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Erich Becker and Ulrike Burkhardt

1. Introduction Atmospheric circulation models that resolve synoptic-scale waves need to contain horizontal diffusion in order to prevent the accumulation of enstrophy and kinetic energy at the smallest resolved scales. Horizontal diffusion (other equivalent terms are lateral or scale-selective horizontal damping), therefore, offsets the enstrophy cascade in the free atmosphere and helps to parameterize the dissipation of kinetic energy at unresolved scales ( Tung and Orlando 2003 ). In the

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Richard Rotunno and George H. Bryan

, hereafter BR09b) , using an axisymmetric numerical model with fixed external parameters, conducted a systematic study of the dependence of simulated nearly steady hurricane intensity on the internal modeling parameters. BR09b found the strongest sensitivity of simulated structure and maximum intensity coming from the parameterized diffusion. In the present article, the authors take a closer look at this sensitivity through budget analysis of the BR09b numerical simulations and comparison of these

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C. Liu, Y. Liu, and H. Xu

1. Introduction The evolution of a many-body system like the atmosphere in nonequilibrium involves the irreversible physical processes such as diffusion within the system. A proper description of diffusion is of critical importance for a numerical weather prediction (NWP) model. In the early NWP models ( Cheng 1975 ), the second-order diffusion schemes were, indeed, introduced as a dissipative term similar to viscosity into a prognostic equation. During the 1980s some models progressed to the

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Jason C. Knievel, George H. Bryan, and Joshua P. Hacker

1. Introduction One of the strengths of the Advanced Research core of the Weather Research and Forecasting (WRF) model is its high effective resolution. This results in simulations whose energy spectra begin to decay at shorter wavelengths than do the spectra of simulations by some other numerical weather prediction models ( Skamarock 2004 ). The WRF model’s high effective resolution is achieved partly through the scale-selective diffusion implicit in the model’s advection schemes ( Skamarock

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Olivier Pannekoucke and Laurent Vezard

. Different models exist for correlation matrix and among them, the diagonal assumption in spectral space ( Courtier et al. 1998 ), which leads to homogeneous correlation functions. Amid the heterogeneous correlation models, one can cite the diagonal assumption in wavelet space ( Fisher 2003 ), the recursive filter approach ( Purser et al. 2003a , b ), and the diffusion equation ( Weaver and Courtier 2001 ). The formulation based on the diffusion equation is now considered. It appears that along the

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Xiaogang Wu and Mu Mu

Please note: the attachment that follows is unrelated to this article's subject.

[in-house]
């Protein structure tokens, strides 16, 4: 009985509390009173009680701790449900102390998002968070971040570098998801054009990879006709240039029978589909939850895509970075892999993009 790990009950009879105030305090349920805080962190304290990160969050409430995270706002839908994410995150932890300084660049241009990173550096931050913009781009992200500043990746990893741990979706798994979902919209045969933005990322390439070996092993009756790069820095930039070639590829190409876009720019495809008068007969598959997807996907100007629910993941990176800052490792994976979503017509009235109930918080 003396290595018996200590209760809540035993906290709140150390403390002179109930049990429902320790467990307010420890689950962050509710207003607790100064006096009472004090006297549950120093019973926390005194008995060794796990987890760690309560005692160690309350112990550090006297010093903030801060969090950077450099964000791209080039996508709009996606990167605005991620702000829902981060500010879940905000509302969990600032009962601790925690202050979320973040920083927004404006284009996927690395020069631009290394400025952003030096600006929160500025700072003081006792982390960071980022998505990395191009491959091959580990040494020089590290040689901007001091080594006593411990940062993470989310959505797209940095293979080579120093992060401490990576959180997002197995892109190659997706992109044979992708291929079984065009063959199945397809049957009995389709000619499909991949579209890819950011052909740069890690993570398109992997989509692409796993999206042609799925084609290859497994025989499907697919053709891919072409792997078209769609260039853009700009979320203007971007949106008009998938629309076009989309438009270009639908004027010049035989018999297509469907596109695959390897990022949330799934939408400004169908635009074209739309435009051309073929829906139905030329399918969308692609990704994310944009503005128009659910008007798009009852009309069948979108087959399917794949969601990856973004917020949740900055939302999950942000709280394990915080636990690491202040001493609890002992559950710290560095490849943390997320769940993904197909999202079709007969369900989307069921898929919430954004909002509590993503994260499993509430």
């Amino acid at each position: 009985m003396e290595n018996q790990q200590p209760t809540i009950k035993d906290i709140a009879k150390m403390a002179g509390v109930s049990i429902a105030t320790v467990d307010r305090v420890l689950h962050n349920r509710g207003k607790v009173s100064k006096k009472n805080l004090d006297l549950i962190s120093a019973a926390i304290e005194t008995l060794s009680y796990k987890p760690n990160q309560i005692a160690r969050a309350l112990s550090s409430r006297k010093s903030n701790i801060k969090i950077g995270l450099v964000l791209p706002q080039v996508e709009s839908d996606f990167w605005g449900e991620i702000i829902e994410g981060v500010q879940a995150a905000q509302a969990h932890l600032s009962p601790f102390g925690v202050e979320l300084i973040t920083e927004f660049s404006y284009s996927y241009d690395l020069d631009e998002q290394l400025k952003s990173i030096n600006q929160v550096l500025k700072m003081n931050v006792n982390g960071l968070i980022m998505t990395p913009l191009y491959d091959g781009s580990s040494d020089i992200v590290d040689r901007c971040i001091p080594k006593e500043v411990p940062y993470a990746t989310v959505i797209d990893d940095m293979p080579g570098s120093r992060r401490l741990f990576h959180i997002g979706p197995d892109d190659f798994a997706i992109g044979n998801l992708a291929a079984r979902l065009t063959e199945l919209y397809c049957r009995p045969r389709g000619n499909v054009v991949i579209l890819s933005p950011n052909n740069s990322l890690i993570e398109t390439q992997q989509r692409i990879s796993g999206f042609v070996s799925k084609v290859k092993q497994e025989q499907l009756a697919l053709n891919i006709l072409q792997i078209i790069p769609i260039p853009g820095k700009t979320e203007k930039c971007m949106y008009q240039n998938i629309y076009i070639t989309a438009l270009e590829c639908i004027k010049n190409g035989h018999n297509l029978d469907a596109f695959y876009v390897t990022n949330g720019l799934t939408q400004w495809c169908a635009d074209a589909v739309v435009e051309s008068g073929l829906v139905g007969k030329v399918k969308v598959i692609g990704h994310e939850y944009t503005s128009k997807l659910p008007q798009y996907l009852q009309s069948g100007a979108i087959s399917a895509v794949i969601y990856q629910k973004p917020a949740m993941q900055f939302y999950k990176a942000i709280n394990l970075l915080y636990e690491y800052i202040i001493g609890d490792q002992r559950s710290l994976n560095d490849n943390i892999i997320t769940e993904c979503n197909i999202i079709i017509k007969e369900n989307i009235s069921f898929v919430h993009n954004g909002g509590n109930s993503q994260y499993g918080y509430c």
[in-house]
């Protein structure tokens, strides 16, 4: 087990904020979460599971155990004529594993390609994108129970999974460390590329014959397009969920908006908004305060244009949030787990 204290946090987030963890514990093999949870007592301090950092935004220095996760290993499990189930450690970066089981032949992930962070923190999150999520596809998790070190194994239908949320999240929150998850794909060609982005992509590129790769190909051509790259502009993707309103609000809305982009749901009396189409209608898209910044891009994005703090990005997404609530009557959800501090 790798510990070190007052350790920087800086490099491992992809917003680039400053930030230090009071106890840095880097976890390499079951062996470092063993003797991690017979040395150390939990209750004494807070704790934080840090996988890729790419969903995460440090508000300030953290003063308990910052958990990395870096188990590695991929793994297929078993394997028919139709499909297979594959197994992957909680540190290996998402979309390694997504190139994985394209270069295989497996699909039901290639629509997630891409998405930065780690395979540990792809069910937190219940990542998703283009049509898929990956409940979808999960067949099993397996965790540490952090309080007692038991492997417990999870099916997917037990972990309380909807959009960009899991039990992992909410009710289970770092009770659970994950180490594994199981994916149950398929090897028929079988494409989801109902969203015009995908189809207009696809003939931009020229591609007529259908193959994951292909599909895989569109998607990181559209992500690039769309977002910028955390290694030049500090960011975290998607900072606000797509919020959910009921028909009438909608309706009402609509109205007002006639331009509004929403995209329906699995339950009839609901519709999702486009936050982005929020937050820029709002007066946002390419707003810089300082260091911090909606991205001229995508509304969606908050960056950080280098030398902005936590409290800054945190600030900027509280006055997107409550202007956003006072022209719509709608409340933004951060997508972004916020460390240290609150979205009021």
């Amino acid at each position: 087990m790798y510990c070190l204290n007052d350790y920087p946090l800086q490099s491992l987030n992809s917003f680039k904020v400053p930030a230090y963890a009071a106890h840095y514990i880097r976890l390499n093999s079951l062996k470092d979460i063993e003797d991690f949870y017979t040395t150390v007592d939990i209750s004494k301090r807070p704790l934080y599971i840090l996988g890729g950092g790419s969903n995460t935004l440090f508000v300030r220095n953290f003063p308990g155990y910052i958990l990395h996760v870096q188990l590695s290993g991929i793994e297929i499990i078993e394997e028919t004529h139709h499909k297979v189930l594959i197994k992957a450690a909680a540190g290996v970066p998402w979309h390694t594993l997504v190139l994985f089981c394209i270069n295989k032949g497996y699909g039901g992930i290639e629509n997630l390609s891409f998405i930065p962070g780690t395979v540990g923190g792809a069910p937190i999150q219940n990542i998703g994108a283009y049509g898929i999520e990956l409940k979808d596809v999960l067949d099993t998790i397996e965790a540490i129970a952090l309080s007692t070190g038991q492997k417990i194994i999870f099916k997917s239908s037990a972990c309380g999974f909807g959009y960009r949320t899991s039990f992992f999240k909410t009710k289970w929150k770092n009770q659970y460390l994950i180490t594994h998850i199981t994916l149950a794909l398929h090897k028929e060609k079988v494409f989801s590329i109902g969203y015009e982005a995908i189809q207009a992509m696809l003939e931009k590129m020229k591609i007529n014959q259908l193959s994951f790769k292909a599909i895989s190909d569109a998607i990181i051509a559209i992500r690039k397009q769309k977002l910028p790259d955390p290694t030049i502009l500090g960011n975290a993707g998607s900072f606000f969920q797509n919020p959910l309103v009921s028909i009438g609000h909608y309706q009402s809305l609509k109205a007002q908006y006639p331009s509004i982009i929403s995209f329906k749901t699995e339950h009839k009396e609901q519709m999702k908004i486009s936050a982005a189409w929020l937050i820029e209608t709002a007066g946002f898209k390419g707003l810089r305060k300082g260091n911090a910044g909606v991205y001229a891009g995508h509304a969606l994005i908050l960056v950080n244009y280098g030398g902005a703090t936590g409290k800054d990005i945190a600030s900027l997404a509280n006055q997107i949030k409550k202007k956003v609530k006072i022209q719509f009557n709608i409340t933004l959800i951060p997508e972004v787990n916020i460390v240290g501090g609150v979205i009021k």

been many studies about THC (e.g. Rahmstorf 2000 ; Marshall et al. 2001 ; Clark et al. 2002 ; Wunsch and Ferrari 2004 ; Dahl et al. 2005 ; Sévellec et al 2007 , among others), and box models are one of useful tools for solving the problems of THC ( Stommel 1961 ; Rooth 1982 ; Welander 1982 ; Whitehead 1995 ; Rahmstorf 1996 , and many others). However, there is a disadvantage that most box models have ignored: the effect of horizontal diffusion (HD), which may arise as a result of

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Tiziano Tirabassi, Daniela Buske, Davidson M. Moreira, and Marco T. Vilhena

1. Introduction The Eulerian approach for modeling the concentration of contaminants in a turbulent flow in the planetary boundary layer (PBL) is widely used in the field of air pollution studies. The simplicity of the K theory of turbulent diffusion has led to the frequent use of this theory as the mathematical basis for simulating air pollution dispersion. Dry deposition refers to the transfer of air pollution (gas and particles) to the ground, where it is removed. The various transfer

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Paul Krause and Juan M. Restrepo

1. Introduction The diffusion kernel filter (DKF) is a particle-based filtering strategy for continuous-time models and discrete-time data. The type of models and observations we focus on here will, in general, have explicit error terms; for example, the error term in the model can represent unresolved physical processes. The statistics of the model and observation error are presumed known. The data assimilation problem is specified in section 2 . The state vector for which an estimator is

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Jongil Han and Hua-Lu Pan

1. Introduction To improve forecast performance, the model physics in the National Centers for Environmental Prediction’s (NCEP) Global Forecast System (GFS) model, the operational medium-range forecast model at NCEP, is under continual development. However, few significant changes to the convection and vertical diffusion schemes have been made since 2001, due to the difficulty of satisfying the concomitant requirement for a careful consideration of interactions among the model physics packages

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Wolfgang Langhans, Juerg Schmidli, and Christoph Schär

to achieve convergence. As a consequence, convection-permitting applications try to handle physically meaningful energy transport at poorly resolved scales, which are affected not only by subgrid turbulent diffusion, but also by implicit and explicit numerical diffusion. Thus, the effective viscosity of the simulated fluid is not necessarily determined by the subgrid turbulent scheme alone, but also by the implicit dissipative properties of the applied numerical discretization scheme ( Piotrowski

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